Trust, The Process

Are you a good citizen?

The first episode of the British science fiction series Black Mirror featured a world in which people could rate each other from one to five stars for every interaction they had, which in turn impacted their socioeconomic status. It was released in 2016, and was mainly comedic. Americans watched on Netflix, commented around the water cooler, and moved on with their lives. But for anyone who managed to view the episode in China, the plot probably felt eerily familiar.

In June 2014, the State Council of China published a document called “Planning Outline for the Construction of a Social Credit System” which explored a new concept – what if there was a national trust score that rated the kind of citizen you were? It would work the same way any app rating system does (think Uber for your life) and the government would manage points (up or down) based on people’s routine behaviors and purchasing history, ultimately leading to what would be your “social credit” score. Buy a bunch of diapers? You’re a good dad, and your score goes up. Spend 11 hours playing online video games? Sorry pal, your score is taking a hit.

Dubbed the Social Credit System (SCS), the Chinese government sees the system as a desirable way to measure and enhance “trust” nationwide and to build a culture of “sincerity”. As the policy states, “It will forge a public opinion environment, where keeping trust is glorious.” China has about 1.4 billion citizens, and tens of millions are already taking part in the program. By the year 2020, the government will roll it out nationwide and every Chinese citizen will have a searchable file of data from public and private sources tracking their social credit.



Okay, so what? So the government gives you a creepy score, who cares? Well, what if that score rewarded or punished you IRL (in real life)? Yup. Here’s what is happening. Soon after the social credit score idea, e-commerce giant Alibaba launched a product called Sesame Credit. It was China’s first effective credit scoring system (like their FICO score), but also much broader, factoring in your “social credit”. The result is an all-encompassing number (from 350-950) that can lead to benefits (no deposits on apartments, skipping healthcare lines, online discounts) or punishments (restricted travel, inability to get a loan).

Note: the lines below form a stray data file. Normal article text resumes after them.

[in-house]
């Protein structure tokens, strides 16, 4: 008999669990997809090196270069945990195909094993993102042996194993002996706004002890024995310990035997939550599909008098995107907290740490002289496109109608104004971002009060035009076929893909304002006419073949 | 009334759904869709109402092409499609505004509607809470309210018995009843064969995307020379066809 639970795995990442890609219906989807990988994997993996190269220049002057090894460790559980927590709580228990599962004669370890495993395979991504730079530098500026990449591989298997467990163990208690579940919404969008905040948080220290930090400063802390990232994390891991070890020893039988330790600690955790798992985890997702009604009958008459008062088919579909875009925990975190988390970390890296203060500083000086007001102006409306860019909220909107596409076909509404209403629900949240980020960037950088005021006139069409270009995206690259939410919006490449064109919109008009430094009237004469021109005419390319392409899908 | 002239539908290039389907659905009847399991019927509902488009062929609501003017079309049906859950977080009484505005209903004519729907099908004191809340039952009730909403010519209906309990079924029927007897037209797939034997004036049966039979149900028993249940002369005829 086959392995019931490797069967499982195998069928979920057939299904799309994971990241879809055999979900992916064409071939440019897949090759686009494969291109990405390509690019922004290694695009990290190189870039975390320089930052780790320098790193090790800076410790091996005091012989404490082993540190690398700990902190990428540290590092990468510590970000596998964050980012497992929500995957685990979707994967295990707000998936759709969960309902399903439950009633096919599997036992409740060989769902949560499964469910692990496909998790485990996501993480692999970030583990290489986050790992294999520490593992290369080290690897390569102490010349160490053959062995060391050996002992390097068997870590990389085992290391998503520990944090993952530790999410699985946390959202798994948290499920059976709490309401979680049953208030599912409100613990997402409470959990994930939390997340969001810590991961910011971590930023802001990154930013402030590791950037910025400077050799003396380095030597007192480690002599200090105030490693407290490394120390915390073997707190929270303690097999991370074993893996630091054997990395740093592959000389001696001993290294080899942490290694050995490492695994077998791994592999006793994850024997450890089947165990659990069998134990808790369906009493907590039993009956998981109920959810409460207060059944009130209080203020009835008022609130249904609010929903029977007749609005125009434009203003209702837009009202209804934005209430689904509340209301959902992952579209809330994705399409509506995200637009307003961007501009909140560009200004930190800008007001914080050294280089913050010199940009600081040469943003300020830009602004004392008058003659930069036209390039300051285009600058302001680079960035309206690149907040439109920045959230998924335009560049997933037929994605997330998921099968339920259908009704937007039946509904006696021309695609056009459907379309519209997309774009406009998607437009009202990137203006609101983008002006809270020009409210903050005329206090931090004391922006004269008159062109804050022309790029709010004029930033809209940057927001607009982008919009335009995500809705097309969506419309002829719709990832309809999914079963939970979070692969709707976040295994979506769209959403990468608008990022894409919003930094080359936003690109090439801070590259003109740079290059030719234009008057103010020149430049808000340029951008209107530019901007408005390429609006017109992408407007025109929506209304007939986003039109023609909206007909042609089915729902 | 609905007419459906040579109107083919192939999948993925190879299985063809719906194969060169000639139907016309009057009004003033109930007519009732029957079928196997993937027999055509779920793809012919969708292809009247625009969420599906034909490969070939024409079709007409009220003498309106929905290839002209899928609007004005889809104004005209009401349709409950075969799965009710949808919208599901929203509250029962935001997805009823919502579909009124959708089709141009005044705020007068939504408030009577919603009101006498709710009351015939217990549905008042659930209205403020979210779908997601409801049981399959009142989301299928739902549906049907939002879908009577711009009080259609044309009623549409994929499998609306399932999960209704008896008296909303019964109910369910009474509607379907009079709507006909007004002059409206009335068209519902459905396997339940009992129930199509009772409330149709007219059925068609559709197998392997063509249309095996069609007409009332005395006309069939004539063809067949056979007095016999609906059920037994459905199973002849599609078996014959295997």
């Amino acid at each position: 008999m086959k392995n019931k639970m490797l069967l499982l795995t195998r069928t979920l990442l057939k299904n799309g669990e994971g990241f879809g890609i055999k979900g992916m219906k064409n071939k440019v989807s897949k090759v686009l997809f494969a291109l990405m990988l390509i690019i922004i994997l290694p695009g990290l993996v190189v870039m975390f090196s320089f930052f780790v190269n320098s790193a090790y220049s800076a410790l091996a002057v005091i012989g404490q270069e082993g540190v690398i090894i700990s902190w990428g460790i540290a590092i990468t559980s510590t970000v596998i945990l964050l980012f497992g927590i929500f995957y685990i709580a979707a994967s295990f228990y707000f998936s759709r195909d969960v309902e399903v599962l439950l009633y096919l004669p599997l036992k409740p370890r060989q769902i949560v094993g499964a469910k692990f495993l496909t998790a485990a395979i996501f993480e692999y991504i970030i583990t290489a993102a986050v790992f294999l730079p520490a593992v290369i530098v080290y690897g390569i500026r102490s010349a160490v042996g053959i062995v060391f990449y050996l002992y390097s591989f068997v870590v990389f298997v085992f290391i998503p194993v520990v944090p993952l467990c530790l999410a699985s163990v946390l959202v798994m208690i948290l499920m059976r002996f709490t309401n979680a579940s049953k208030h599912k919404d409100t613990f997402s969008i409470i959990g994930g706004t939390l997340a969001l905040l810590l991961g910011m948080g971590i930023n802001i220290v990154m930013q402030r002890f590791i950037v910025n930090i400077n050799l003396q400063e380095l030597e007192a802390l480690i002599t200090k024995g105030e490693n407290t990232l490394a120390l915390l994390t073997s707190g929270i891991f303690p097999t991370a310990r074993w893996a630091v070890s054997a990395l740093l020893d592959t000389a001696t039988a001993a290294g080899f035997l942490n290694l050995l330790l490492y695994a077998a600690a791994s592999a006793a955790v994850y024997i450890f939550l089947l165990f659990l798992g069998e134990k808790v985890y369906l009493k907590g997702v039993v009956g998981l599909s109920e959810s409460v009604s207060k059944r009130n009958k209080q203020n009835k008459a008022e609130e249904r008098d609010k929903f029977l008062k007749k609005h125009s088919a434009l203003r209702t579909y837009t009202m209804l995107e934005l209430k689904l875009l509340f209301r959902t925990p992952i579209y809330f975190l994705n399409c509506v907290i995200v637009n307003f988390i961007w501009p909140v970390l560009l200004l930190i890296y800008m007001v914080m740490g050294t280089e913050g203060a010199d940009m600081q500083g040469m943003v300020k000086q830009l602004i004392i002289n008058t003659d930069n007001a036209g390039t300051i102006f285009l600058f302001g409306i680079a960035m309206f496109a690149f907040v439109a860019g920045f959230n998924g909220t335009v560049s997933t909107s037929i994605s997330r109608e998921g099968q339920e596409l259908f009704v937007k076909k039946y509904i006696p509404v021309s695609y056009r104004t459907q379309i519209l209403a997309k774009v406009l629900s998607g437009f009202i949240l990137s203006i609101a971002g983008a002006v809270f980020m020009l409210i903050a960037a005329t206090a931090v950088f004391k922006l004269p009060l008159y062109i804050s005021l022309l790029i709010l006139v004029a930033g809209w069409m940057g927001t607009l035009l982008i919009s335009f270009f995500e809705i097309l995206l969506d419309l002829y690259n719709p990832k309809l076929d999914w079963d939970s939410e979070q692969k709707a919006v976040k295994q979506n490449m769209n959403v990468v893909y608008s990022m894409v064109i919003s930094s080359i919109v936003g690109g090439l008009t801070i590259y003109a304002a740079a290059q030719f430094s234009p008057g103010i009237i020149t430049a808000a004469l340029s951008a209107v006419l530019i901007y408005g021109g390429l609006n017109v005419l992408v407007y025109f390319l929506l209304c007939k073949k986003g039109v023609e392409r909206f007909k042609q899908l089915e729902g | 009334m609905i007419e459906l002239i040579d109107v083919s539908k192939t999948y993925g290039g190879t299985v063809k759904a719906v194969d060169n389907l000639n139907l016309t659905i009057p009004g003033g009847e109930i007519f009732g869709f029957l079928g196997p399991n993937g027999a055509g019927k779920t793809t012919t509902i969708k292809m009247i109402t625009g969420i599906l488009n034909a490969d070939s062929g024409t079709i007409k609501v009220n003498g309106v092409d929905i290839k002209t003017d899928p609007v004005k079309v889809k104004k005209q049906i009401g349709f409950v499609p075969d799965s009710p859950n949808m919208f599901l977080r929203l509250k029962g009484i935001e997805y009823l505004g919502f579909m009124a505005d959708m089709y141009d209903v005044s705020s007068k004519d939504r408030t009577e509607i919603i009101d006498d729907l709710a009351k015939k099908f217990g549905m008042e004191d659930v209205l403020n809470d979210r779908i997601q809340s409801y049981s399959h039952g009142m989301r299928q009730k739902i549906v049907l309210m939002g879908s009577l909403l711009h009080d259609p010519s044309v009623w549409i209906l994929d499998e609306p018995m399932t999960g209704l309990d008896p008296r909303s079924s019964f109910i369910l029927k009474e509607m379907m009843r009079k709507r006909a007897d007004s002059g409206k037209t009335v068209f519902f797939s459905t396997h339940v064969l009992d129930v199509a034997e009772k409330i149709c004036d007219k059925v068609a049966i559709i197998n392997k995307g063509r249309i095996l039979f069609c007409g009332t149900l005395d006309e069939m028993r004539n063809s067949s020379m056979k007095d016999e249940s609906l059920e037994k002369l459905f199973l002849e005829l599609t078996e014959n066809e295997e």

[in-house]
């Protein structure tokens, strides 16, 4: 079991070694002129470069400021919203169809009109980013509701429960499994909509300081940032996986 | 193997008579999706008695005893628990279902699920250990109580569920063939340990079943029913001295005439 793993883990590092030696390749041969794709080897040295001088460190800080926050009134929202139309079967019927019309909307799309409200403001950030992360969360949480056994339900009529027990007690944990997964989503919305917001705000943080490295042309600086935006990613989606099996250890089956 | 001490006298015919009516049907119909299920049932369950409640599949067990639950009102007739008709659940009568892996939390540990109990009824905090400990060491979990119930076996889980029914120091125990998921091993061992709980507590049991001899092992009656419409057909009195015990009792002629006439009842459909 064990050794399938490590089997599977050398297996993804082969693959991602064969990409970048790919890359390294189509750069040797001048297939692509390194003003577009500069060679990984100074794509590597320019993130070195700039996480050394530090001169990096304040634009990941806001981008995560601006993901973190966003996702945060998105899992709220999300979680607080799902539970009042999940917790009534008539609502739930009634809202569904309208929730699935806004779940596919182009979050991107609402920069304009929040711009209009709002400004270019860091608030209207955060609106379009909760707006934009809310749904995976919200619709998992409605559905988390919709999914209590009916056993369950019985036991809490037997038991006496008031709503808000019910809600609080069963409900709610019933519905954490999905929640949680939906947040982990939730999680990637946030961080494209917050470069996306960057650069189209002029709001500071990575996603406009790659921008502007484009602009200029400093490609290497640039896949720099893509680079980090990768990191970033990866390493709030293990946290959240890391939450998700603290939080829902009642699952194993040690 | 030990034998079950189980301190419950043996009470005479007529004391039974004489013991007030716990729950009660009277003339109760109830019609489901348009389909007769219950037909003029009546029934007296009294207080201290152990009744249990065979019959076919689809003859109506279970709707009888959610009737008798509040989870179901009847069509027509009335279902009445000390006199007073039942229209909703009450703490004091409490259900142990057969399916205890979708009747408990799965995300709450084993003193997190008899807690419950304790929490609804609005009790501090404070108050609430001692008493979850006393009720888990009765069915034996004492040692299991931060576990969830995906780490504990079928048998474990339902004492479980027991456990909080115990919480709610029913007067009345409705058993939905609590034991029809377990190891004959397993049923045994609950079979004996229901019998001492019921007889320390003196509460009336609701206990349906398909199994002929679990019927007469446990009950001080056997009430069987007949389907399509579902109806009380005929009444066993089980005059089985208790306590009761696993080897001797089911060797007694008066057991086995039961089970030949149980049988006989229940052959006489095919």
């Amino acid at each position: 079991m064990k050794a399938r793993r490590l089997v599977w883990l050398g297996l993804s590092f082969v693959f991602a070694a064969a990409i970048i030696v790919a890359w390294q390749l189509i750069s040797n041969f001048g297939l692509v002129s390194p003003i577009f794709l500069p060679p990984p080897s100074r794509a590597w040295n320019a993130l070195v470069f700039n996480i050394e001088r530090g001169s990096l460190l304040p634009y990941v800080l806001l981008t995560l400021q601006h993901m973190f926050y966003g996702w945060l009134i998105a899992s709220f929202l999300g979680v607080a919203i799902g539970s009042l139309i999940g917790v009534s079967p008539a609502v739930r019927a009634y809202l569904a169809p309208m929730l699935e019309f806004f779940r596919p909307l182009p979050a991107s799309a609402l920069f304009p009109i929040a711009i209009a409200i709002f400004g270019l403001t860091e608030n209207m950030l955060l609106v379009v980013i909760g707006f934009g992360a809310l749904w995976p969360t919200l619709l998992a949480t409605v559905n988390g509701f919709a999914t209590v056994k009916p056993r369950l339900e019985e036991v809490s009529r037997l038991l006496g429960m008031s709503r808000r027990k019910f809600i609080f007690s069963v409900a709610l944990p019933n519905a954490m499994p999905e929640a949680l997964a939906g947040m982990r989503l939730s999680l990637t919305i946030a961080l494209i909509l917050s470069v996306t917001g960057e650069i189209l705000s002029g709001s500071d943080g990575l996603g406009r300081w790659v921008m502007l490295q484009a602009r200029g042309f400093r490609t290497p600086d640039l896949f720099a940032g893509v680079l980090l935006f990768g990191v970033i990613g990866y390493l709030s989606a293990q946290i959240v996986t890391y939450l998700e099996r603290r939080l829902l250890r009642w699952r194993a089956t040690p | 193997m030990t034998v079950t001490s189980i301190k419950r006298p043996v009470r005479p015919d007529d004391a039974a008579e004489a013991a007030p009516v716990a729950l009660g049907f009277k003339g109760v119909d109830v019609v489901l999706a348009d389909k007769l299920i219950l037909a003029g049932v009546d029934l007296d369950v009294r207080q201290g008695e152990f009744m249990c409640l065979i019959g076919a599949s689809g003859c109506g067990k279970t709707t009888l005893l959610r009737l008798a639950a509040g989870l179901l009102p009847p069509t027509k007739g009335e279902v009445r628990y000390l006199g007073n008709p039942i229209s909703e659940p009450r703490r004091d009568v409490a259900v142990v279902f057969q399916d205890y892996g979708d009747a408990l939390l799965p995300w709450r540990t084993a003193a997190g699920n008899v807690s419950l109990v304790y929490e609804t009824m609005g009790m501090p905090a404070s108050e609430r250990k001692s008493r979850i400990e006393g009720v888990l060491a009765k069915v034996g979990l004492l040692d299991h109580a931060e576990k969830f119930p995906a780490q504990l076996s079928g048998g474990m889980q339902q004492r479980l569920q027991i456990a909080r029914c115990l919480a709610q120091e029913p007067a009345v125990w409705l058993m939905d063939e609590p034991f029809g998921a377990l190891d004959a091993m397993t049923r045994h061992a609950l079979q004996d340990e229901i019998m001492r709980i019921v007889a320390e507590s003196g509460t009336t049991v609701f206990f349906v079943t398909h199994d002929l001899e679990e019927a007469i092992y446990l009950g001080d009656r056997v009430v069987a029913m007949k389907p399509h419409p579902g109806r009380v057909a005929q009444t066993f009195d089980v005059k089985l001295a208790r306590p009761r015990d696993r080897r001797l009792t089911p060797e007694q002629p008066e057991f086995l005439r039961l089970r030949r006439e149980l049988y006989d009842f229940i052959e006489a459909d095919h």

Sound awful? Everyone in China thinks it’s a great idea – at least, that’s what it seems. The Chinese regime has intensified its control over the internet and now has an army (a literal army) of more than 10 million (yes, MILLION) men known as the “50 Cent Army” (no relation to the “In Da Club” rapper…probably) who post favorable content on behalf of the Party and monitor/control what appears online. So, if you’re a Chinese citizen and search for, “Is the government controlling my life a good thing?” the results would say “yes” and then your credit score would drop for even asking.



Trust, already taking huge hits in 2018, will become the paramount marketing issue in 2019, and advertising/PR agencies will have to reckon with the new mob rule on the internet. In a world where every shop is angling for an edge over the competition, there will be tough ethical conversations with clients who might want to take advantage of technology that can provide positive online reputation manipulation. Brand loyalty will be called into question more often, and social media teams will grapple with an existential crisis of determining what/who a real interaction even is. Media outlets, once sought for their third-party credibility, will be devalued, tossed aside by “social influencers” with more clout (i.e. better social credit).

The Orwellian nightmare in China might be going on thousands of miles from America, but is its reality here that far off? Think about it – we already rate drivers, restaurants, movies and even physicians, impacting their lives and businesses. We claim that it’s democratic, that if they provided a “better” service, their ranking would improve. Sound familiar? Better for whom? When quality is judged by quantity and when you introduce bots and algorithms that can generate fake likes, comments and reviews, who can you really trust?

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